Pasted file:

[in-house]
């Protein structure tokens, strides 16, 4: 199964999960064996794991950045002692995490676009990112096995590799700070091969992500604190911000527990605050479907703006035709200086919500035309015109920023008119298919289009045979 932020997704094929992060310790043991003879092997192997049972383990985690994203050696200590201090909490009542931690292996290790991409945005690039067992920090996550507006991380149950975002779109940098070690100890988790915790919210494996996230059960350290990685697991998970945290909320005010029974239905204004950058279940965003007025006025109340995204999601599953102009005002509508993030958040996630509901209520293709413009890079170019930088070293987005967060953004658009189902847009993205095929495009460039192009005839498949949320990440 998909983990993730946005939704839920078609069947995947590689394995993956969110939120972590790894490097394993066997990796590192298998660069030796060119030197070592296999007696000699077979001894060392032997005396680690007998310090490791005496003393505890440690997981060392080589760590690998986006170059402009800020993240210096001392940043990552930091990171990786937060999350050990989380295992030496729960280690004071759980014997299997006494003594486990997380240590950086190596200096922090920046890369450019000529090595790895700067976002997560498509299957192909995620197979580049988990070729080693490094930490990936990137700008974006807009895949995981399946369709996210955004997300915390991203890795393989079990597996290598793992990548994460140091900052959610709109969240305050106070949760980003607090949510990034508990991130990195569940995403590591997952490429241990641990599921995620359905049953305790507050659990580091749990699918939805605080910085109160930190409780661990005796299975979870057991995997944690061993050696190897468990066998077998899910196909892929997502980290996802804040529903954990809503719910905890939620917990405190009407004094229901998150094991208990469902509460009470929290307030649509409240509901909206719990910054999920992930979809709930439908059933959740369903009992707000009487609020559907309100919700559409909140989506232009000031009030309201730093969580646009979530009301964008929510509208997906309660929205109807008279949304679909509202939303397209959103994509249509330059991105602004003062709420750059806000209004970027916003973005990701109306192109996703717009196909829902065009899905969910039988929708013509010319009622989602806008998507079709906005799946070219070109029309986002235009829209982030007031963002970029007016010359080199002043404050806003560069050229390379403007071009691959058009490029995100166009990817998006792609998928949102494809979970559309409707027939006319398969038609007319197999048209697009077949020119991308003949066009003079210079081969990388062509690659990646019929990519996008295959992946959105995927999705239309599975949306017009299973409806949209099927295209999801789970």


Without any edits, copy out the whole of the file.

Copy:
[in-house]
């Protein structure tokens, strides 16, 4: 199964999960064996794991950045002692995490676009990112096995590799700070091969992500604190911000527990605050479907703006035709200086919500035309015109920023008119298919289009045979 932020997704094929992060310790043991003879092997192997049972383990985690994203050696200590201090909490009542931690292996290790991409945005690039067992920090996550507006991380149950975002779109940098070690100890988790915790919210494996996230059960350290990685697991998970945290909320005010029974239905204004950058279940965003007025006025109340995204999601599953102009005002509508993030958040996630509901209520293709413009890079170019930088070293987005967060953004658009189902847009993205095929495009460039192009005839498949949320990440 998909983990993730946005939704839920078609069947995947590689394995993956969110939120972590790894490097394993066997990796590192298998660069030796060119030197070592296999007696000699077979001894060392032997005396680690007998310090490791005496003393505890440690997981060392080589760590690998986006170059402009800020993240210096001392940043990552930091990171990786937060999350050990989380295992030496729960280690004071759980014997299997006494003594486990997380240590950086190596200096922090920046890369450019000529090595790895700067976002997560498509299957192909995620197979580049988990070729080693490094930490990936990137700008974006807009895949995981399946369709996210955004997300915390991203890795393989079990597996290598793992990548994460140091900052959610709109969240305050106070949760980003607090949510990034508990991130990195569940995403590591997952490429241990641990599921995620359905049953305790507050659990580091749990699918939805605080910085109160930190409780661990005796299975979870057991995997944690061993050696190897468990066998077998899910196909892929997502980290996802804040529903954990809503719910905890939620917990405190009407004094229901998150094991208990469902509460009470929290307030649509409240509901909206719990910054999920992930979809709930439908059933959740369903009992707000009487609020559907309100919700559409909140989506232009000031009030309201730093969580646009979530009301964008929510509208997906309660929205109807008279949304679909509202939303397209959103994509249509330059991105602004003062709420750059806000209004970027916003973005990701109306192109996703717009196909829902065009899905969910039988929708013509010319009622989602806008998507079709906005799946070219070109029309986002235009829209982030007031963002970029007016010359080199002043404050806003560069050229390379403007071009691959058009490029995100166009990817998006792609998928949102494809979970559309409707027939006319398969038609007319197999048209697009077949020119991308003949066009003079210079081969990388062509690659990646019929990519996008295959992946959105995927999705239309599975949306017009299973409806949209099927295209999801789970």